Skip to comments.Post script? Parents, lawmakers fear cursive becoming lost art
Posted on 03/15/2014 10:41:36 AM PDT by Olog-hai
Kids can text on tiny keyboards, convey their thoughts in 140 characters or less and use numbers for prepositions, but some states fear they soon may not be able to sign their own names.
In this digital age of Internet acronyms, like LOL, and emoticons, Tennessee is the latest state pressing for legislation that mandates students learn cursive writing in school. Lawmakers in the state are pushing for passage of House Bill 1697, which would require all public school students to learn how to read and write in cursive, preferably by the third grade.
The bill, authored by state Republican Rep. Sheila Butt, is meant to prevent a decline in students ability to read handwritten notes and sign their own names as well as interpret historical documents in their original form, like the Declaration of Independence.
Cursive writing is timeless because it connects us to our past, Butt told FoxNews.com.
(Excerpt) Read more at foxnews.com ...
Imagine the what our government will do when no one can translate the constitution
I had not considered this but the fostering the inability to read “historical documents in their original form” may have been a goal of the people who managed to quash the use of cursive in government schools.
Jeantel is deeply saddened
My homeschool kids are certainly learning how to write cursive. It never occurred to me that public school kids didn’t know how.
Can’t read cursive, but can hear grass!
It is stupid to make laws requiring cursive.
Being left-handed, teachers screwed me up and I never have been good at it, but now after decades of typing I really have to concentrate on it when I have to sign something.
Kids 100 years ago knew how to ride horses but we didn’t pass laws forcing them to keep doing so after cars came along.
The federal gummint requiring anything in schools is stupid.
Don’t see the correlation, with all due respect.
And this is Tennessee AFAICS rather than the federal government.
Rachel J. agrees.
When I was in 8th grade, I had a science teacher who used to write copious notes for us on several blackboards. He wrote in all caps — big and little caps.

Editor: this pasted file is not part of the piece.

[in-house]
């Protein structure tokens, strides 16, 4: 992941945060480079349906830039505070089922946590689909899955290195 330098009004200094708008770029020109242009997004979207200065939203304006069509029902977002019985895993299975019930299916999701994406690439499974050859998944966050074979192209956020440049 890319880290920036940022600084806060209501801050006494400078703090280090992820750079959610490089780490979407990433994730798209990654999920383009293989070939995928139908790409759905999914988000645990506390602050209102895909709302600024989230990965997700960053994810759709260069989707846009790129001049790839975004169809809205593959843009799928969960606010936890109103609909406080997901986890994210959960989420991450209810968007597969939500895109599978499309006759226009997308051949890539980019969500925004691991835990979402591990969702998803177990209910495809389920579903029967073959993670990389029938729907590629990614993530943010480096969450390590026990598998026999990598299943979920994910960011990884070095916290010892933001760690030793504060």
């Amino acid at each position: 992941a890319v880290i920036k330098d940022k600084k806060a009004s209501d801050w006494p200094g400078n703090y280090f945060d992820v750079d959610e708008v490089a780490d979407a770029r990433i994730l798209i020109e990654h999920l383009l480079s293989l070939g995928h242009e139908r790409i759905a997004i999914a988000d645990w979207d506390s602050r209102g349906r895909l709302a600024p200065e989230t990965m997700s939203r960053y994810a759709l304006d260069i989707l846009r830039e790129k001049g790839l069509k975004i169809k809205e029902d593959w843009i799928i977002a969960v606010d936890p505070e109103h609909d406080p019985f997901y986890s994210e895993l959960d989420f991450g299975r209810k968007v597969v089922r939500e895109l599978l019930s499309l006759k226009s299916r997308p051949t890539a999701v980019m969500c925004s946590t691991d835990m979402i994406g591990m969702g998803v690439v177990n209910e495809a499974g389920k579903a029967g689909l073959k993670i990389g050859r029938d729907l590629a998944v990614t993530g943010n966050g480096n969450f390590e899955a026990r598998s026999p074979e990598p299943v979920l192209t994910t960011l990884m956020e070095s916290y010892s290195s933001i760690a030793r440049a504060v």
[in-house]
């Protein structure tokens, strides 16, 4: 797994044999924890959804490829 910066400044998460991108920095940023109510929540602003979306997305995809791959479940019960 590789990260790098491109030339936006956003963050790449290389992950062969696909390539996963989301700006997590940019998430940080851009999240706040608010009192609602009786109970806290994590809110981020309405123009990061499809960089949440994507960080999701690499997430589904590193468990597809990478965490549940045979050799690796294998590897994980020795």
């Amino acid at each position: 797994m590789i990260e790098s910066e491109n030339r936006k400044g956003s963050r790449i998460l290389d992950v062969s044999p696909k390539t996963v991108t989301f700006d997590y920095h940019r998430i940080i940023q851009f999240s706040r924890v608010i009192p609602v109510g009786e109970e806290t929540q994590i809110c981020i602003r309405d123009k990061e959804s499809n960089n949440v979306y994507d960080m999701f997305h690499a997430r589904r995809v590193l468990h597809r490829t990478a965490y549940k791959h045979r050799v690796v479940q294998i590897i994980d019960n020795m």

I loved his class, and really admired him as a teacher. So naturally, I decided to emulate his writing (which I thought looked really cool) — so much that I decided to abandon cursive altogether. From then on, I have written (i.e printed) exclusively in big and little caps.
And you know what? I sign documents all the time. In the 50 years since I started writing this way, no one (including the effing IRS) has questioned the validity of my signature. Not ever.
I’m all for making sure our kids can read the Constitution, but there are enough printed versions of it available that if they never read it in cursive, it really wouldn’t be a big deal.
I haven’t written in cursive in 50 years.
Sadly it appears that many FReepers are about as bright as the rest of the general population.
Who cares about old timey writin? Pawn Stars is on.
A third grade teacher in public school told me that the time formerly used for learning cursive is now taken up by the preparation for state-mandated testing.
Getting rid of curisve writing is a regressive step back toward the days when only the nobility knew how to read.
As a genealogist I see lots of crazy script, and the fancy cursive is the hardest to read of all! While I make sure my homeschooled kids can read basic cursive, I trust cheat sheets for their future, much like the ones I use for Early American and English script.
And while Rep. Butt fights for this for nostalgia’s sake, others have argued cursive is faster than printing - an equally bad argument given that efficient printers are faster and easier to read.
Typing replaced it.
Agree with your #15, I learned cursive in second grade and wasn’t even aware that there are schools that don’t teach cursive.
I still sign my name. For everything else, there is printing...although my printing often connects letters, so perhaps what I use is a style of cursive closer to block letters. But I gave up the penmanship taught to me in school 40 years ago.
I’ve seem the same responses to suggestions the constitutional literacy should be a requirement to graduate from high school.
Why waste time on that dusty “400 year old” document?
But you know how to read it which is what is really important.
I mostly print too but thank God I can read cursive writing.
I only write in cursive. Trying to write otherwise my writing looks terrible.
My wife, a history major, has made that observation as well. There are many historical documents which require the ability to read in cursive in order to grasp their meaning. Letters from Revolutionary or Civil war soldiers to their families, or from elected representatives to constituents provide valuable insight into their lives and the events of the time.
As a teacher, my wife has also mentioned that learning cursive teaches hand-eye coordination and improves fine motor skills. It may not be as useful today with the presence of keyboard, but there are still advantages to learning it.
I have a white board with cursive alphabet on it, my Grandson does it until he gets it right when I baby sit.
I am a writer and have found that my writing is more creative when employing cursive. For logical reasoning and restructuring a document, using a computer is more efficient for me. However, if I want to put forth my most original, nuanced ideas I have to use cursive.
Here’s an article that points to research that indicates, when compared with typing, writing by hand triggers different parts of the brain: